Monday, March 28, 2011

that's so corny

for st. patrick's day i decided to make a corned beef and cabbage dinner - aka boiled dinner or jig's dinner. instead of using the nitrate, sodium and preservative laden corned beef found at the grocery store, i decided to corn my own beef brisket (from getaway farm).
corned beef and cabbage is most definitely not everyone's cup of tea - the entire concept is quite foreign to most actually. i, however, really love the stuff. at the whalesbone we did a take on jig's dinner (charlotte, the chef, is a fellow east coaster), the accompaniments were classic but the protein was always fish, and since then i have had it on the brain.
when i was leaving ontario, to return home and start up the little red kitsch'n, the urban element asked me to do a workshop featuring my 'east coast faves' (the urban element  is where i used to teach cooking classes). 

the menu read as follows:

chunky clam chowder with bacon, potatoes & dill
lobster rolls with homemade mayonnaise and butter rolls
salt cod fishcakes with molasses baked beans, fried onions & green tomato chow
beer-battered seafood platter with fries and homemade tartar sauce
donair pizza (classy, i know - but we made the meat mix, dough & sauce ourselves)
acadian rappi pie
corned beef and cabbage
apple, cheddar crumbles with maple whip cream
blueberry grunt with homemade vanilla ice cream

ambitious i know, but we accomplished it all in a 5-hr class and it was super fun!

however, when i was doing the shopping for the class and sourcing ingredients, i found it virtually impossible to find awesome corned beef, the salt cod was also very challenging in ottawa - it's interesting just how regional canadian cuisine is, i guess. it was only months later that i thought to myself 'i could totally make my own, and it would probably be way better.' and that is what i did.

i brined the brisket for 14 days - flipping it regularly, then rinsed the brine, braised it overnight and cooked all of the veggies in the braising liquid. the brine is where it's at. tons of coriander seed, mustard seed, dill seed, black peppercorns, bay leaves, garlic, crushed red pepper flakes, salt and sugar - i also added a bunch of sweet paprika to emulate the funny pink colour in the processed stuff - but that didn't work at all (frown).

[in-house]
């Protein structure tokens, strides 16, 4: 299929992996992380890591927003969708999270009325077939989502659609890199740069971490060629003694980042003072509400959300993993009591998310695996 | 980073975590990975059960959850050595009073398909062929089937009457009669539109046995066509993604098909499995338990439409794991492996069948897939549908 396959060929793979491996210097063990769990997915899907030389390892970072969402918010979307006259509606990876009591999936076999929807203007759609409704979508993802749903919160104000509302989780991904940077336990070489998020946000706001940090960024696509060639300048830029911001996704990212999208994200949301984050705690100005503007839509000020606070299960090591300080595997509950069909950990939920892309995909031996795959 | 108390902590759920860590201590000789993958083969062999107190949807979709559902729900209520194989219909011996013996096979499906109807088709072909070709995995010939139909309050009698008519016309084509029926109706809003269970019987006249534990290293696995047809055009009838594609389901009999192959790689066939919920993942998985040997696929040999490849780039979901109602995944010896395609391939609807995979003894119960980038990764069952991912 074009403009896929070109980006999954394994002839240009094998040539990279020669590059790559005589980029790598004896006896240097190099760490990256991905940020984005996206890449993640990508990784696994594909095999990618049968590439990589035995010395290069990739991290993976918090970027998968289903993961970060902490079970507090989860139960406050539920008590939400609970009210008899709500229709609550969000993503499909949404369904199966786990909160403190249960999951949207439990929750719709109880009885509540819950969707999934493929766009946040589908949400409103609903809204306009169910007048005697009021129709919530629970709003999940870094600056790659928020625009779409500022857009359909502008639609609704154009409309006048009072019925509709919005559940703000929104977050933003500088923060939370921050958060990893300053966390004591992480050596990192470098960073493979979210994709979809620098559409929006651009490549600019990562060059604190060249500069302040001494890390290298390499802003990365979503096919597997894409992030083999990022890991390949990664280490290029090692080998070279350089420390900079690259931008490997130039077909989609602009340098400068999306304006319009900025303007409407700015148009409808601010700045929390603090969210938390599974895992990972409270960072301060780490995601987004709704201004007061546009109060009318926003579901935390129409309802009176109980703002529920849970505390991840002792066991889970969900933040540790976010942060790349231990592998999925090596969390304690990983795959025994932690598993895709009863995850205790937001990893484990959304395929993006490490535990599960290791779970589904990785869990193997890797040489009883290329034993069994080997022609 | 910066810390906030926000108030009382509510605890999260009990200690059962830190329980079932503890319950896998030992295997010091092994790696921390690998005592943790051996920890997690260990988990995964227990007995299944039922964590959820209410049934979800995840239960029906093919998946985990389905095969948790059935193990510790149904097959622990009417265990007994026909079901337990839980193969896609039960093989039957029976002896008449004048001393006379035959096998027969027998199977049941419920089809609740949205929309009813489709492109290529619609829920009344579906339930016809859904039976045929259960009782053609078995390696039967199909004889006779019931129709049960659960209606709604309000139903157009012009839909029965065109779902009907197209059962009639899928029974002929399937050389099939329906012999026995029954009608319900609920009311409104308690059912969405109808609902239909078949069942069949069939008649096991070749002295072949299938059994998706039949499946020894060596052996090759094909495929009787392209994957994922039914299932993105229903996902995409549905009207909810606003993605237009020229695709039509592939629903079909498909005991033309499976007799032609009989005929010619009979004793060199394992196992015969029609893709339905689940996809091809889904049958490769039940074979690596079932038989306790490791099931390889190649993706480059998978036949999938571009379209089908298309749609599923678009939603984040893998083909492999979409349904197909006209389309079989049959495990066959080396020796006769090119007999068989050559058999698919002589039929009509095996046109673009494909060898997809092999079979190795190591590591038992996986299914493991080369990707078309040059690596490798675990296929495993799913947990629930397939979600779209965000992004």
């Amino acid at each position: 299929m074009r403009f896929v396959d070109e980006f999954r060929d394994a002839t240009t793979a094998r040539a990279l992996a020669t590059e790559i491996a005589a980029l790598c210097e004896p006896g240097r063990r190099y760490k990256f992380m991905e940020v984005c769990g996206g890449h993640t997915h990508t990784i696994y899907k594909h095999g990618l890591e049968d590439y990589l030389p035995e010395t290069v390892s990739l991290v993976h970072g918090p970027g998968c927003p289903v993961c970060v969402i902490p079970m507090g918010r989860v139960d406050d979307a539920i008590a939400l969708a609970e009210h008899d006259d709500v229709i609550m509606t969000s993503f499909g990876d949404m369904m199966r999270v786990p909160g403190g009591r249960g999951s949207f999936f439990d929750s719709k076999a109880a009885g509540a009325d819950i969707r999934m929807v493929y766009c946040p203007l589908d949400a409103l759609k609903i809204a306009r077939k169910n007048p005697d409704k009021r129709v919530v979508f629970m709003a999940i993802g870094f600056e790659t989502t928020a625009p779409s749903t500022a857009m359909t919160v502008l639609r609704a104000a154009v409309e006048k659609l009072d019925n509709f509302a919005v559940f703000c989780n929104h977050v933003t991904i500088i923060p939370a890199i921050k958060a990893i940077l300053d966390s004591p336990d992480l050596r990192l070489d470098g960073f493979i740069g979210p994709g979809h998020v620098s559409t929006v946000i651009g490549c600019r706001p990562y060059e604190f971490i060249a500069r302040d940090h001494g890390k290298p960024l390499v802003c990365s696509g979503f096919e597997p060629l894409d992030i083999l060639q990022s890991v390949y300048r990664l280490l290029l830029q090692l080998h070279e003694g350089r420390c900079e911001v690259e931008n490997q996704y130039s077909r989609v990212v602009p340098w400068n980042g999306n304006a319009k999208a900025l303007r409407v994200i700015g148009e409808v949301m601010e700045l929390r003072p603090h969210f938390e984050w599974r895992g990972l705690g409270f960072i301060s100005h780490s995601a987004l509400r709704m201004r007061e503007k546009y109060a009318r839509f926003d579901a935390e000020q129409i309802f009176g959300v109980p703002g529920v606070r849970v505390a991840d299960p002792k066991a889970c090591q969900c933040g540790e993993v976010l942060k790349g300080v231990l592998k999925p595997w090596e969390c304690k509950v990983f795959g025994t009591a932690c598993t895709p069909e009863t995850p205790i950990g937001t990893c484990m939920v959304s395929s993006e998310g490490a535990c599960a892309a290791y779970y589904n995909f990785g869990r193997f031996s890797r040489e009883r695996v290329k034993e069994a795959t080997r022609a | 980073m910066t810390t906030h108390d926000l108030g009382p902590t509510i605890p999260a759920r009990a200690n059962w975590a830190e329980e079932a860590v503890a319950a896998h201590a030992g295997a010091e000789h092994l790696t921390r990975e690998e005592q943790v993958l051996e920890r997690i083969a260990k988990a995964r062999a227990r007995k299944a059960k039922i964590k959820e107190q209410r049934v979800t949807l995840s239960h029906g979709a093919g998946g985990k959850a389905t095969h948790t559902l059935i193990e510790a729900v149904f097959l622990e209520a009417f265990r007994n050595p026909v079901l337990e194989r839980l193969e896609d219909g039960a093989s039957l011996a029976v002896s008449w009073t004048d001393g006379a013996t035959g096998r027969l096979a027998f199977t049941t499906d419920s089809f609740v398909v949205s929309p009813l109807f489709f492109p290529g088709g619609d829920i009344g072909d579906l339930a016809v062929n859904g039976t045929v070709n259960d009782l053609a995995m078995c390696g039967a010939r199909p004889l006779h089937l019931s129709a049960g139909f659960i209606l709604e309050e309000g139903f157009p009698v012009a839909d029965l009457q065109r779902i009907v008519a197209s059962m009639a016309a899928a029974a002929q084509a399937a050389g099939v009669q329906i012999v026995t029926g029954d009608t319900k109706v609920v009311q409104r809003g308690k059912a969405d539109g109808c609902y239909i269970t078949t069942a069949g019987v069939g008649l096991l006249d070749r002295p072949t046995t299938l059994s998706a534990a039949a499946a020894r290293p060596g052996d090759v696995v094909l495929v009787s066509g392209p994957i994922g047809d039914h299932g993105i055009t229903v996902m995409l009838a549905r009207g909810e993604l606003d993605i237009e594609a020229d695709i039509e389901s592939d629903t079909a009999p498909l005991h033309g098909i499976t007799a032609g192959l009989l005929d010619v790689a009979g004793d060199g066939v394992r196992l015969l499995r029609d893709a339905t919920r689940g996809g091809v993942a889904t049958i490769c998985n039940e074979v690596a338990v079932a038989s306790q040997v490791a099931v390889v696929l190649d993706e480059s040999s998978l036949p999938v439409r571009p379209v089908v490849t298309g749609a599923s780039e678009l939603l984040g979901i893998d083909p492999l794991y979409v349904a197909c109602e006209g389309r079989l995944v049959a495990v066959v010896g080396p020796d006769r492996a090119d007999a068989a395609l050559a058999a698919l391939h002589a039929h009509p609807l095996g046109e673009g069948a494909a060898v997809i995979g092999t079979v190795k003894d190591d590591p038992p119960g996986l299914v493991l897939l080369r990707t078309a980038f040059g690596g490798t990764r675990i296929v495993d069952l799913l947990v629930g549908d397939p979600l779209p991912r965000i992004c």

ps: i am as amateur as amateur photographers come, but this is my favourite photo yet - hooray!

now, i don't fancy myself a cheeseball and i don't want to sound too 'corny', but as i was making this and tasting the broth for seasoning, all i could think was 'this tastes just like my grandfather used to make when i was a little kid.' the flavours were exactly the same and i was pretty pleased. it's sort of cool that i'm making the same meal, in the same kitchen, just 20 years later.


  1. I love this story!
    I've had a lot of these 'I could make this myself!'moments. Making stuff like this is NOT THAT HARD! You kind of have to plan ahead, but if you're relatively dedicated to eating seasonally, you'll be doing that anyway. I always feel connected to my grandmothers when I do stuff like this - and I'm grateful that I can choose to do things the old-fashioned way (and continue buying stuff from the store when life gets a bit too modern!)

    I talked to you a month ago or so on a rainy Friday market day and encouraged you to try making pancetta. Let me know if you want some info.

  2. i totally remember and sorry it's take me so long to get back to you but i would love your pancetta insignts. i was just looking at beautiful photos of charcuterie on and got inspired!